Start with raw meat only in small strips or minced (especially if they prefer pate canned food). You can lightly sear the outside if your cat prefers cooked food (but the bone inside must remain raw or there’s a chance of splintering). Smash the neck with a tenderizer to break up the bones. Mix with their favorite food. The biggest thing is to be persistent. You can even reduce their normal diet a little to make them more hungry for the raw chicken neck. You can also try chicken wing tips also for your kitties. As always, make sure you’re monitoring them at first to make sure they’re eating it safely.


If you can get your cat used to eating these as treats and even feeding a raw diet, your cat will thank you with more optimal health, which means fewer vet bills and chance of developing dental disease.


Another company that has dental treats that can positively benefit both your dog and cat’s oral health is VetriScience. Their Perio Plus sticks and cat treats are a great way to give your pet something as a reward and treat, but you can also use the Perio Support powder in your pet’s meals to help prevent tartar and plaque buildup. This powder contains natural zeolites that help prevent plaque formation and probiotics to reduce plaque-building bacteria. And the best part is that it’s tasty, so even picky pets usually eat this.


Standard Process is another company that provides high-quality dental supplements that we can use for dogs and cats. They have a formula specifically for dental health called VF Bio-Dent for Pets which contains calcium, phosphorus, and manganese for support of the bony structures and connective tissue in the body, including the mouth. Why I love Standard Process for my patients is that they use complex food-based ingredients and organotherapy that provides support for the whole body and they are a great company that is doing things right.


If you’re still excited about learning how to optimize your pet’s oral health and trying some of the above recommendations, make sure you hit that like button, and if you’re ready to try some of these supplements for your pets, click the link down below.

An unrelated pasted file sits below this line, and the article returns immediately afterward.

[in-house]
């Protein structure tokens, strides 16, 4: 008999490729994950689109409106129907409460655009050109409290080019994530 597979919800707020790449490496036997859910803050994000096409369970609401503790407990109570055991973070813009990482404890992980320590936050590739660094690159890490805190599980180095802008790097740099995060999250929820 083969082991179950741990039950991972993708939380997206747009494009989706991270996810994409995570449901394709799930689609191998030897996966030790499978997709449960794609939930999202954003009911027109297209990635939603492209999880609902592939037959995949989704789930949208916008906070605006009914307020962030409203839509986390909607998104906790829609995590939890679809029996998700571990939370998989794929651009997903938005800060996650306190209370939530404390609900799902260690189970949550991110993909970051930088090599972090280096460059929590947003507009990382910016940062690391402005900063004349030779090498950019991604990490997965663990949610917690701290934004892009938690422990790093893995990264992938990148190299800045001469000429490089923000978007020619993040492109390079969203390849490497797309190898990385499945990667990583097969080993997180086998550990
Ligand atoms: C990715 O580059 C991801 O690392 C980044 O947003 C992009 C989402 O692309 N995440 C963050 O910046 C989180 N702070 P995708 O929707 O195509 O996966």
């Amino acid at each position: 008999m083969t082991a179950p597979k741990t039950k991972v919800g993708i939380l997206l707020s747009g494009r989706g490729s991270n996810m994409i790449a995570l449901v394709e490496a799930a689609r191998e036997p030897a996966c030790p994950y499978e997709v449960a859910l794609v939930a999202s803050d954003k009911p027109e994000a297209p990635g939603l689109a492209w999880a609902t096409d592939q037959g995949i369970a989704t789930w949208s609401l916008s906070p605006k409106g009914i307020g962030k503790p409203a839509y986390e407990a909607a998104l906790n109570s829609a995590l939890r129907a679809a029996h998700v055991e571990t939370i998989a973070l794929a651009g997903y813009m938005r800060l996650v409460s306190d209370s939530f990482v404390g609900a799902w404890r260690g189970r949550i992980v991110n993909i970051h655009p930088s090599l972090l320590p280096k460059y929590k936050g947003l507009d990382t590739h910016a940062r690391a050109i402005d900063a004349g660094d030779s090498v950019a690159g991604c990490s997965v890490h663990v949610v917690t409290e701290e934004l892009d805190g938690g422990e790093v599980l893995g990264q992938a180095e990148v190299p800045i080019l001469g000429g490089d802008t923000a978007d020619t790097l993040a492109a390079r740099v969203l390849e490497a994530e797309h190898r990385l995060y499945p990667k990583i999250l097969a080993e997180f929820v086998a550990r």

Your pet doesn’t have to be a statistic.


When you focus on feeding the best diet and using optimal treats, chews, and supplements, you can help your precious fur family avoid painful and costly dental disease. By using a combination of the above, brushing teeth, supplements, treats, and chews, you will help your pet thrive naturally so that they can live a long and vibrant life.


If you found this video helpful, click the like button and hit the button to subscribe so you never miss out on our future content that gets released every Monday. As always, I love hearing from amazing pet parents like you, so if you have other pet health topics you’d like to hear about, make sure to leave a comment below. Remember, you have the power to help your pet live a long and vibrant life – being here is the first step and I commend you for taking time to learn more to better your pet’s lives. Together we can make the change that’s needed to help your fur family thrive naturally. Until next time, I’m Dr. Katie. Take care, pet parents!

*Disclaimer: This information is for educational purposes only and is not intended to replace the advice of your own veterinarian or doctor. The information contained in thenaturalpetdoctor.com is strictly for educational purposes. Therefore, if you wish to apply ideas contained in thenaturalpetdoctor.com, you are taking full responsibility for your actions. Please consult your veterinarian for medical advice for your own pets. Dr. Katie Woodley cannot answer specific questions about your pet's medical issues or make medical recommendations for your pet without first establishing a veterinarian-client-patient relationship.